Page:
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The study found that a 25 per cent reduction in antibiotic prescription would be expected to lead to a 0.5-1 per cent drop in patient satisfaction scores, which would amount to a drop of three to six percentile points in national rankings.
This research comes amid fears of growing antibiotic resistance that could leave the class of drug ineffective in the near future. In light of this, many GP practices have been working hard to reduce the prescription of antibiotics when they are not essential.
The National Institute of Health and Care Excellence published new guidance in August 2015 that urged health professionals to reduce unnecessary antibiotic prescriptions, claiming that one in four antibiotic prescriptions dispensed outside of hospitals were probably unnecessary.
The research from King’s College London could be a cause for concern, as lower patient satisfactions scores could lead GPs to feel pressured to prescribe more antibiotics.
Tim Ballard, vice-chair of the Royal College of GPs, said it was concerning that patients associate antibiotics with a successful visit to their GP, stating that public perceptions need to change in order to curb antibiotic resistance.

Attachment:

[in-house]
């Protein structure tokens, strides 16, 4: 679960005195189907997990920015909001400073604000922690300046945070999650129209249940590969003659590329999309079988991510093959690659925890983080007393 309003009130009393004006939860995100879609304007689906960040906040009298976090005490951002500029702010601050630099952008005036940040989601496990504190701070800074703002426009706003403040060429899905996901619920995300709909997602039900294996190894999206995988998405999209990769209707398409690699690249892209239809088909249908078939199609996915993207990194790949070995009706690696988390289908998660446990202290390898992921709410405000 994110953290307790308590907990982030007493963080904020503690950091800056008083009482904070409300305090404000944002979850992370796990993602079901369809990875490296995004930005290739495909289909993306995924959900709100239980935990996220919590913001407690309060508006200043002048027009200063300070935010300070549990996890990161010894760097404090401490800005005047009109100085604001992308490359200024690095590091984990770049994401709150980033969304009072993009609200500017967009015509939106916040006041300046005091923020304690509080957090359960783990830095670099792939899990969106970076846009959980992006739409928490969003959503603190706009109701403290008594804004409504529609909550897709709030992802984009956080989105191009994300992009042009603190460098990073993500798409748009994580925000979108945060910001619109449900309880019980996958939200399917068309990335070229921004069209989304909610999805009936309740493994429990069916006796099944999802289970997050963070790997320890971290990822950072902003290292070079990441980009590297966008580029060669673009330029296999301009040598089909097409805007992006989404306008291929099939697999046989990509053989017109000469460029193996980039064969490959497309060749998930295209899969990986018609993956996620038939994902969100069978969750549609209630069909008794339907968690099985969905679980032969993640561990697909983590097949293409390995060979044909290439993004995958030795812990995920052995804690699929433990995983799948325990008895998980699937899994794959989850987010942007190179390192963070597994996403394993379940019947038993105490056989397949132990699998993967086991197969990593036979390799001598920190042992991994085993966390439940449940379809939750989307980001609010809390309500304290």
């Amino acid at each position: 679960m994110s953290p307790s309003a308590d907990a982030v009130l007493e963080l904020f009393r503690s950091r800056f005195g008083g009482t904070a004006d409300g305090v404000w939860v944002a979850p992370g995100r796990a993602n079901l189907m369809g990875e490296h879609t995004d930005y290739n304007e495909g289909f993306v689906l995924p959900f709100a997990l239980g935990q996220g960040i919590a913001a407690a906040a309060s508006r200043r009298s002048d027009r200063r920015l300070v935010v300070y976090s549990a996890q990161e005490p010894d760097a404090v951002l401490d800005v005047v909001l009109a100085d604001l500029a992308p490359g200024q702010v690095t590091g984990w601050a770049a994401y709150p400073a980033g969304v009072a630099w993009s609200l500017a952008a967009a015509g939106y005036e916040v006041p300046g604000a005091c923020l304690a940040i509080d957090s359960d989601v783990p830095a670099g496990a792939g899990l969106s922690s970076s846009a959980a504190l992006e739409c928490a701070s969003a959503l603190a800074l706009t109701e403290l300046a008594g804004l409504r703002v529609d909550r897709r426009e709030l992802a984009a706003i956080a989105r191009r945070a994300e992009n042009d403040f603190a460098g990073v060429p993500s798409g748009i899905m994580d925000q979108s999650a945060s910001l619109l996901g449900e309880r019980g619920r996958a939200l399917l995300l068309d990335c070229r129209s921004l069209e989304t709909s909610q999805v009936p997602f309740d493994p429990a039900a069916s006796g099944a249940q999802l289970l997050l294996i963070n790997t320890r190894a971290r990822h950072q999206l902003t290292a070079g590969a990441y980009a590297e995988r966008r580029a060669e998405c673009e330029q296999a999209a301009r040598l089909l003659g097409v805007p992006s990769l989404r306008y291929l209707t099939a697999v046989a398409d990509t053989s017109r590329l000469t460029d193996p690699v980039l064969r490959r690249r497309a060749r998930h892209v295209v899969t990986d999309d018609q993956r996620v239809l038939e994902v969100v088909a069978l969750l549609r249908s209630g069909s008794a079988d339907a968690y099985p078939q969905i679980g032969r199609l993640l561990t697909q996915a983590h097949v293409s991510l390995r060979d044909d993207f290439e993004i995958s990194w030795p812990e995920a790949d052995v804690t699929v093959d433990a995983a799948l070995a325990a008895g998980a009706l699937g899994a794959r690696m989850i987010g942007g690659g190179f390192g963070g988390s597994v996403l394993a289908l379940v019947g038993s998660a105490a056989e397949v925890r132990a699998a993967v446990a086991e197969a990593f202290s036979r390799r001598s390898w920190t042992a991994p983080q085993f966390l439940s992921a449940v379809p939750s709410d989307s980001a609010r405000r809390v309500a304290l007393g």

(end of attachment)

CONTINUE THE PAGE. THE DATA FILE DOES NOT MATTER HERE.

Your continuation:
He said: “It’s concerning that patients associate a prescription for antibiotics with a satisfactory visit to their GP, particularly as we know that in many cases antibiotics are not appropriate forms of treatment and could actually do more harm than good, so it may be better not to prescribe.
“We all have a responsibility to curb this trend, and we need to work together to make the public realise that prescribing antibiotics is not always the answer to treating minor, self-limiting illness.
“Family doctors will prescribe antibiotics where the evidence suggests that they are likely to help people get better more quickly, but patients need to know that if we do not prescribe antibiotics, we are not being mean – we are acting in the best interests of their health.”
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